THE LABORATORY NOTEBOOK

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1 THE LABORATORY NOTEBOOK In scientific work keeping a permanent record of all raw data, observations, calculations, et cetera obtained during an experiment is important. Therefore, a student must become proficient at keeping a good laboratory notebook as a requisite for the General Chemistry laboratory course. The following notes should help you prepare your notebook for each experiment. GENERAL INFORMATION Type of Notebook Required: A duplicate page notebook is required; carbon copies are turned over to the TA for grading while original pages remain bound in the student's notebook. The notebook must be numbered and bound (no loose or spiral pages). Pages may not be torn from the book with the exception of the duplicate copy turned in to the TA during each lab period. Square ruled paper is preferred for graphing. Format: Do not use pencil; all entries must be made in INK. When an error occurs, correct it by drawing a SINGLE LINE through the incorrect entry and writing the corrected entry nearby. An error is NEVER erased or obliterated because it may be necessary to retrieve the original entry at a later date. Remember, this is a "work-in-progress" notebook and is not expected to resemble a finished manuscript. Only the front side of each page is used for pertinent information or experimental data. The back side of the page can be used for quick calculations or personal notes. A single diagonal line should be drawn though any unused portion of a page and initialed to prevent improper entry of data after an experiment is completed. Notebook Purpose: The first page of the notebook is reserved for a statement summarizing the content and purpose of the notebook. The title and dates of the course must be indicated here. Table of Contents: The second page is reserved for a Table of Contents. Update this table with the Title and page of each experiment as it is completed. 1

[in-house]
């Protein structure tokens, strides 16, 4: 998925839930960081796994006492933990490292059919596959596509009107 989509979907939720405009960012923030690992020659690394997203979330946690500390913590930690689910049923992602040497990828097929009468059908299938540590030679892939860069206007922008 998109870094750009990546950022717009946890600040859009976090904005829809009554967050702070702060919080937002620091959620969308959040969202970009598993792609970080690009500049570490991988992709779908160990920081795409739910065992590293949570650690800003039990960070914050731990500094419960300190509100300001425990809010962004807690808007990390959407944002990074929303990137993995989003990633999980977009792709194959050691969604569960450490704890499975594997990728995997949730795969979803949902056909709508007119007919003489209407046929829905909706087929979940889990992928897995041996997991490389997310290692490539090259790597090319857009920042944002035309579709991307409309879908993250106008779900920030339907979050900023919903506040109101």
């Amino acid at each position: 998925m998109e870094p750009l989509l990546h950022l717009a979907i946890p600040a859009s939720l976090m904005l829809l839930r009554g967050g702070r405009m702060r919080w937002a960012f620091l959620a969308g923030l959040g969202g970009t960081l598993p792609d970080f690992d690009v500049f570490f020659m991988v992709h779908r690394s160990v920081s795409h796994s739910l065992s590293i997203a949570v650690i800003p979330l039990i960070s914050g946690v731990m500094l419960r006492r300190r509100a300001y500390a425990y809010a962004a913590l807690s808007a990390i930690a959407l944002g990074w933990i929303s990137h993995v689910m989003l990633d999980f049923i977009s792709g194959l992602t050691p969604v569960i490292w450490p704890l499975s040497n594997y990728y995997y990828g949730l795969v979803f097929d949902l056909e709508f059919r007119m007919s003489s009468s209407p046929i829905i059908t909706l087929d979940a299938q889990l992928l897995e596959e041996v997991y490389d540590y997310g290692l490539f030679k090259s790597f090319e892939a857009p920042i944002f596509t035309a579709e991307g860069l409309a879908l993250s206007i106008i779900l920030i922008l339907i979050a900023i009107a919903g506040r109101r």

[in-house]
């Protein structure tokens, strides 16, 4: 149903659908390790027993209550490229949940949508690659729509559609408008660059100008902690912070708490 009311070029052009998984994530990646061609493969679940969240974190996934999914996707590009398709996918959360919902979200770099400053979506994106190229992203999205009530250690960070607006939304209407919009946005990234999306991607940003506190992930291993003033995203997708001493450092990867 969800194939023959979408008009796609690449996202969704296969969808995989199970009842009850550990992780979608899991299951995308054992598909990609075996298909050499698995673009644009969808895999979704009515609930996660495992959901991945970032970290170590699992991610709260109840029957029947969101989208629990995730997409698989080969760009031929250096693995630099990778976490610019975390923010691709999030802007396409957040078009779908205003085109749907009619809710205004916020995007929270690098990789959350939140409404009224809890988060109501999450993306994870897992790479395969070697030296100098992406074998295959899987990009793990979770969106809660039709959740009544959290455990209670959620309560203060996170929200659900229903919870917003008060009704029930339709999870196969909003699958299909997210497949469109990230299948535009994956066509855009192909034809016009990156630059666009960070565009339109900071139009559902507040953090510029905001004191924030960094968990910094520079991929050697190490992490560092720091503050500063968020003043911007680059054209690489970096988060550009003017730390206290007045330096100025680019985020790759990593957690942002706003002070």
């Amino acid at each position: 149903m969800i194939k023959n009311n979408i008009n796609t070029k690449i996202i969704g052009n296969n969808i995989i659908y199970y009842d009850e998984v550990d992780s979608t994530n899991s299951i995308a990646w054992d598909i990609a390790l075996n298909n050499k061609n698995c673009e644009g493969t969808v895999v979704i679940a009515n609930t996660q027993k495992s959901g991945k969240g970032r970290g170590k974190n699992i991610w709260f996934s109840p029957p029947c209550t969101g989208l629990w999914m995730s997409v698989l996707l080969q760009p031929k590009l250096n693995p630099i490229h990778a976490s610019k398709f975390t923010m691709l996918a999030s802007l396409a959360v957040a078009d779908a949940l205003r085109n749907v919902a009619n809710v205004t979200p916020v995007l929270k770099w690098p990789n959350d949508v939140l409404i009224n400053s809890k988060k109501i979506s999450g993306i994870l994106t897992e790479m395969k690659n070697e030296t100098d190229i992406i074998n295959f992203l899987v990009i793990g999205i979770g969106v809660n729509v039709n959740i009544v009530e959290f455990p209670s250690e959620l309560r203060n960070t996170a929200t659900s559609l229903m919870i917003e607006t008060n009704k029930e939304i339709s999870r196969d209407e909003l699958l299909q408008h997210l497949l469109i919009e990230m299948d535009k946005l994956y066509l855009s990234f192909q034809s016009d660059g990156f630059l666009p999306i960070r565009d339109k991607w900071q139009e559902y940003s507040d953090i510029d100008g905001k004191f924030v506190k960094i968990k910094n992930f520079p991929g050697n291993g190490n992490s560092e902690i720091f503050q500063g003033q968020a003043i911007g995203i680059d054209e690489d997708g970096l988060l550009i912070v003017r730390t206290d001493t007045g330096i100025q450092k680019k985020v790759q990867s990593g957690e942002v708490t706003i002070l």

2 BEFORE COMING TO LAB: Label all pages with the title of the experiment, your name, ID#, TA name, and date: 1. Experiment Title and Source: On a fresh page enter the title of the experiment and reference source at the top of the page (in addition to the information already required in italics above). 2. Objective: Write a brief description of the problem under investigation and the method to be used to investigate the problem. Include pertinent formulas or equations. 3. Chemicals, Equipment, and Table of Physical Constants: List the chemicals with any pertinent constants (molecular weights, boiling points, etc) and equipment needed. Reference any source (such as the CRC Handbook, a textbook, or a chemical manufacturer s website) used. 4. Procedures: Write a BRIEF series of steps for the experimental procedures. These steps should not be extensive since detailed procedures can be found in the lab manual. A preferred style is to divide the notebook page in half, writing procedure steps on the left side of the page and reserving the right side for observations. 5. Experimental Data: If extensive numerical data is to be recorded, a table should be set uop in advance to organize the data. (See "Organizing Data".) 2